Note several things: I am challenging Orthodox claims, not the lives of saints and monks, nor the theology passed down in the Councils. Further, I still remain sympathetic to much in Orthodoxy. However, when I was communicating these Orthodox claims to other Protestatnts, I was met with the following responses. Dealing with these responses successfully will better help Orthodox Apologists in the Western world. I am doing you a favor. Please allow me to be very clear: I really like you guys. Some Orthodox thinkers like Fr Seraphim Rose and Fr Raphael Johnson have been so influential I really can’t put it into words. I am doing this so that your own presentation of the faith will be so much sharper. This is not a combative debate.
And when I use the term “convertskii,” I am doing it in good fun. An orthodox convert friend of mine coined that term.
1. By the nature of the case, oral tradition is resistant to verification. One needs a written document to verify that the tradition exists.
2. Even if we deny the principle of sola Scriptura, yet when explicit appeal is made to Scripture to ground a given dogma, then such an appeal must be exegetically sustainable.
3. In what sense is the church “objective,” but the Bible is not? Chrysostom thought it was objective.
4. Given that no Magisterial promulgation is necessarily perspicuous, any answer anyone gives to the question of “what is the criterion by which perspicuity can be identified?” must have been discovered by some other means. And since knowledge and application of this criterion will be a precondition for even understanding what Magisterial proclamations in fact mean, it turns out that the sort of private judgment about which RCs lament follows from Protestantism really follows from RC. (I realize this more touches on Roman Catholic claims).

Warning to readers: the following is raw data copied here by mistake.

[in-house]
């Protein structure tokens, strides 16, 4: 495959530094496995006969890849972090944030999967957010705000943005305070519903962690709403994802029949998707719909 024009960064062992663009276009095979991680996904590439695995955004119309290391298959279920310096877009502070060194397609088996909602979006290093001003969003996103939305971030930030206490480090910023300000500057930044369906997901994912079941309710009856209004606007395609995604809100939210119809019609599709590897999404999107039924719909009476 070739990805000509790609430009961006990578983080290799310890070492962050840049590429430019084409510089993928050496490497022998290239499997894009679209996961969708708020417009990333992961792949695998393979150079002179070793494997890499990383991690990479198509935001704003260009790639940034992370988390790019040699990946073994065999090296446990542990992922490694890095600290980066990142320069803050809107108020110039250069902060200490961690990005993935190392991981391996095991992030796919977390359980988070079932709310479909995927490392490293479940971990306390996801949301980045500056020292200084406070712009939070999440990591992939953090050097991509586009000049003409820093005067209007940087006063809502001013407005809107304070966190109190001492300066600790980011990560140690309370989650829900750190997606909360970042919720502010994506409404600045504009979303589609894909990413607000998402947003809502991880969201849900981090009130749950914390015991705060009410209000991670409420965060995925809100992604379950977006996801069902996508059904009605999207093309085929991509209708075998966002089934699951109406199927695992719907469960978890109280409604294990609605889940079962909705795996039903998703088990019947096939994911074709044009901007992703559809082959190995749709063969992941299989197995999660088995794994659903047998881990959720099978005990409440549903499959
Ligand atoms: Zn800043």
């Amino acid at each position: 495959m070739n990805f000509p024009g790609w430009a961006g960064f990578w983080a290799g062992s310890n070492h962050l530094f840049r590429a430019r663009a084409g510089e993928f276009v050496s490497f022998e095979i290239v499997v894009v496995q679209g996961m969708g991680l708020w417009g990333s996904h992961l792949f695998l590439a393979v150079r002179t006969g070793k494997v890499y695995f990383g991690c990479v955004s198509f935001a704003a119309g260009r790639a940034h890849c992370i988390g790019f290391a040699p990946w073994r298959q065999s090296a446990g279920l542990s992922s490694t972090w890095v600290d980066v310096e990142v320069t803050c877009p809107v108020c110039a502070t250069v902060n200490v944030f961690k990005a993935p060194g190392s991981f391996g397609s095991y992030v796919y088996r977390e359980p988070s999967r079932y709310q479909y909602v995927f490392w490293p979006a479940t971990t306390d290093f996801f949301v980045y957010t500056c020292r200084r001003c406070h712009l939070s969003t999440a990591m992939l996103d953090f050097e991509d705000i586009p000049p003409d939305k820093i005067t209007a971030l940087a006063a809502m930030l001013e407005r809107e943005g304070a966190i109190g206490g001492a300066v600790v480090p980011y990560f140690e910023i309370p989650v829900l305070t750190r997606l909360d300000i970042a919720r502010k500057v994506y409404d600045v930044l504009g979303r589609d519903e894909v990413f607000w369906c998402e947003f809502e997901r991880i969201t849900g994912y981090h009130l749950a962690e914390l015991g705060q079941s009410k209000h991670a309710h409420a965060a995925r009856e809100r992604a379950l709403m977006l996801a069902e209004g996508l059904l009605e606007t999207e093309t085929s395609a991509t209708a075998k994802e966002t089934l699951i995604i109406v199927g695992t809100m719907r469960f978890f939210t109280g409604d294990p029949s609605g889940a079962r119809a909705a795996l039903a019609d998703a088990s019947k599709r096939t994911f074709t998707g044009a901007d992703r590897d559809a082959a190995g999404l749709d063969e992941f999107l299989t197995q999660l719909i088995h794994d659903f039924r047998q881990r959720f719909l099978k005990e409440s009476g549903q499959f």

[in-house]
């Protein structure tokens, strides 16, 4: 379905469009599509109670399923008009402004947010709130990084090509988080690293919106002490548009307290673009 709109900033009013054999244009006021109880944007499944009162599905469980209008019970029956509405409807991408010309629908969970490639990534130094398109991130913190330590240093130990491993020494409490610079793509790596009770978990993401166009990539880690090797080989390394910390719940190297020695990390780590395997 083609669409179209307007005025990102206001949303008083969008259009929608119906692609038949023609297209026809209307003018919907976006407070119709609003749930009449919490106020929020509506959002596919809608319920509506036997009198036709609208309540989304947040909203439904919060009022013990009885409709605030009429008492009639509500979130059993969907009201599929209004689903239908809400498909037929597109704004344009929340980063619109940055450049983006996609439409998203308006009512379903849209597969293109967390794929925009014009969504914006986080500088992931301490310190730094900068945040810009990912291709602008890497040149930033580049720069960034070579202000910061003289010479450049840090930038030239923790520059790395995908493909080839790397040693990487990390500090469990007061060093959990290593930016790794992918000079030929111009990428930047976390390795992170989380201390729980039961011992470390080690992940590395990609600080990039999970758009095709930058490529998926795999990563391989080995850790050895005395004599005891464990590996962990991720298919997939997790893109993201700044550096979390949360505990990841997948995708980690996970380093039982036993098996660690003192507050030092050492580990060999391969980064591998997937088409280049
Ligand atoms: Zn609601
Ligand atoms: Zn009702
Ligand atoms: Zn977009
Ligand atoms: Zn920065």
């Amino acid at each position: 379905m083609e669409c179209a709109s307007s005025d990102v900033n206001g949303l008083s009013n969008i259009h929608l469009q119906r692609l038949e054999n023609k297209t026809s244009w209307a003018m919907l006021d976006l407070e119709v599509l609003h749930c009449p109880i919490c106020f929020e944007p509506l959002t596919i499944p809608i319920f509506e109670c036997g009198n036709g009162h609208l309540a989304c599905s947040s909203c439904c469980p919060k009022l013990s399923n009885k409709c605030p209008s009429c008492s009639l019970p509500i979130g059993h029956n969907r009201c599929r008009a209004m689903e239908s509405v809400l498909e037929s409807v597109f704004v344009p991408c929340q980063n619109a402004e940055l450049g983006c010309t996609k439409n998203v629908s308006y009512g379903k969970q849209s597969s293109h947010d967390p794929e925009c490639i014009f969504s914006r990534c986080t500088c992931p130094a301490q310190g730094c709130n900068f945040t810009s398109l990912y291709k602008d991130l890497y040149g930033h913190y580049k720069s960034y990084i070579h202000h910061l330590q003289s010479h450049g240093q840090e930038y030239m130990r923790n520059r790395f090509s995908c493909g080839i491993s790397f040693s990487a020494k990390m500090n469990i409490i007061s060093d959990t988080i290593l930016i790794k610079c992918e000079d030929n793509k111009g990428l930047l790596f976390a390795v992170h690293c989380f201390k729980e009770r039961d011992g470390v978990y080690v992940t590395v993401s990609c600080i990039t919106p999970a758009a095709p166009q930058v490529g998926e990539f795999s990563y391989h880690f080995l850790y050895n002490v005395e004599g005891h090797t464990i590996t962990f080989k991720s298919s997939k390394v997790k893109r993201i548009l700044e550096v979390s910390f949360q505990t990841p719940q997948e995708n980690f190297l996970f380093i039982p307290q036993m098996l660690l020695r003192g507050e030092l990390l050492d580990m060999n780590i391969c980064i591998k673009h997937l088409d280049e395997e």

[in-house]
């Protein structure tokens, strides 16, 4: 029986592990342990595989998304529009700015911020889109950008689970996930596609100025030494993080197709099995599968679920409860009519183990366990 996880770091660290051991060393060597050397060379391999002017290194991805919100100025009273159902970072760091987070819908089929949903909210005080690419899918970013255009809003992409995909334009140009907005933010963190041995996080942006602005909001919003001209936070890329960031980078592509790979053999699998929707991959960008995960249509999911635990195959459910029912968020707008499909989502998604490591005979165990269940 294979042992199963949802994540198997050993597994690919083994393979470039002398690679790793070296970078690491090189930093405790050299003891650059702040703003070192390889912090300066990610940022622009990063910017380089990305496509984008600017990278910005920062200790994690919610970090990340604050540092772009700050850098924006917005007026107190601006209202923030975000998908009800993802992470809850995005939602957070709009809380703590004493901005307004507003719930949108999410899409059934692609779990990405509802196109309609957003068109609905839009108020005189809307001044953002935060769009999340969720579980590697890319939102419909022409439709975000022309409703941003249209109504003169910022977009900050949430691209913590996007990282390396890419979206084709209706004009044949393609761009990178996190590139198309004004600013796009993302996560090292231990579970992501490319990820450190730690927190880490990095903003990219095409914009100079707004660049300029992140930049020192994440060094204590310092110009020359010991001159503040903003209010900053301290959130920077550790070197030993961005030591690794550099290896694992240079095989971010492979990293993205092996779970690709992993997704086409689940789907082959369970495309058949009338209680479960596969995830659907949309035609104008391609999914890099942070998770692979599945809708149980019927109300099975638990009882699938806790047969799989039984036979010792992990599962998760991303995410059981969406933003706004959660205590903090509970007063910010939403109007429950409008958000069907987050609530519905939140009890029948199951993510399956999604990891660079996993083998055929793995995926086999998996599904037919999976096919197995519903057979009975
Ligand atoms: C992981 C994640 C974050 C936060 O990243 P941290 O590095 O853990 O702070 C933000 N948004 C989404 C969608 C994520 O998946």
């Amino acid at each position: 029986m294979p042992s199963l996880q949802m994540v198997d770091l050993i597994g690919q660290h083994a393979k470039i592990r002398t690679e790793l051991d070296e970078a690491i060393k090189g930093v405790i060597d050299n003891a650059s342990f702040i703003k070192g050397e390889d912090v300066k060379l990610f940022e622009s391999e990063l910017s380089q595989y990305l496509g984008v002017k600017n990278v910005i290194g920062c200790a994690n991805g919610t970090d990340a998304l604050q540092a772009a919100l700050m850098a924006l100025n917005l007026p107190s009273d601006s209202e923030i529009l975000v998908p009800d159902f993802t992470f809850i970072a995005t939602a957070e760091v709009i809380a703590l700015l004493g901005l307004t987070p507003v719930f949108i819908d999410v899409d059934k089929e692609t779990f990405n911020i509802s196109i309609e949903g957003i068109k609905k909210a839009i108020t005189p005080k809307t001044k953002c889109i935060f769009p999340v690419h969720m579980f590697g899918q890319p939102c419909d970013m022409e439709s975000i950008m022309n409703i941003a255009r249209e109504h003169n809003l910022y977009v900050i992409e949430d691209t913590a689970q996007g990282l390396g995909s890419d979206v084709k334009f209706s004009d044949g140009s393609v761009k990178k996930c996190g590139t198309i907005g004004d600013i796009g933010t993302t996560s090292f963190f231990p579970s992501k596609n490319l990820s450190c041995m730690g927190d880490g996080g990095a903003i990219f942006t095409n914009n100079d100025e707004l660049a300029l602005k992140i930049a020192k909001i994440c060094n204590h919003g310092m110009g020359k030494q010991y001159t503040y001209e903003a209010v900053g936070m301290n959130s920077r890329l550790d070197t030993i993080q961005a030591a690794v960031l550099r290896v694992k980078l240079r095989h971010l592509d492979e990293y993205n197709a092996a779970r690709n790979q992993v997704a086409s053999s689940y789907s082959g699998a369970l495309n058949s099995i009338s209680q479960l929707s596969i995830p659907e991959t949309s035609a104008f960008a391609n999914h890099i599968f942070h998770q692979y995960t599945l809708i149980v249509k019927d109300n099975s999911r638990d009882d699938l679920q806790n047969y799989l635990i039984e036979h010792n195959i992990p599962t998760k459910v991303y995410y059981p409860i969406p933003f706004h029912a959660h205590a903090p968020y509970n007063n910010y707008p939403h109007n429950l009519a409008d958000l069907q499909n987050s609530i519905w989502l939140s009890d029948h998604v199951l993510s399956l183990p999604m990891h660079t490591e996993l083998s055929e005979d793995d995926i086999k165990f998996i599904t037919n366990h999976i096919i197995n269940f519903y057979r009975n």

5. to invoke the presence of the Holy Spirit in the church begs the question of how we identify the true church. In which church is the Holy Spirit to be found? What are one’s criteria? Why those criteria? I suspect that the very positing of the criteria begs even further questions. Of course, this is true of any tradition.
6. Appeal is often made to Vincent of Lerins canon. Yet in that same work, building that very argument, Vincent says that the church has always taught the Federal Headship of Adam’s sin (Commonitories, chapter 24). The reply is, “The Fathers aren’t right on everything.” Fair enough, by what criteria, then, is Vincent right on the canon and wrong on imputation of Adam’s sin?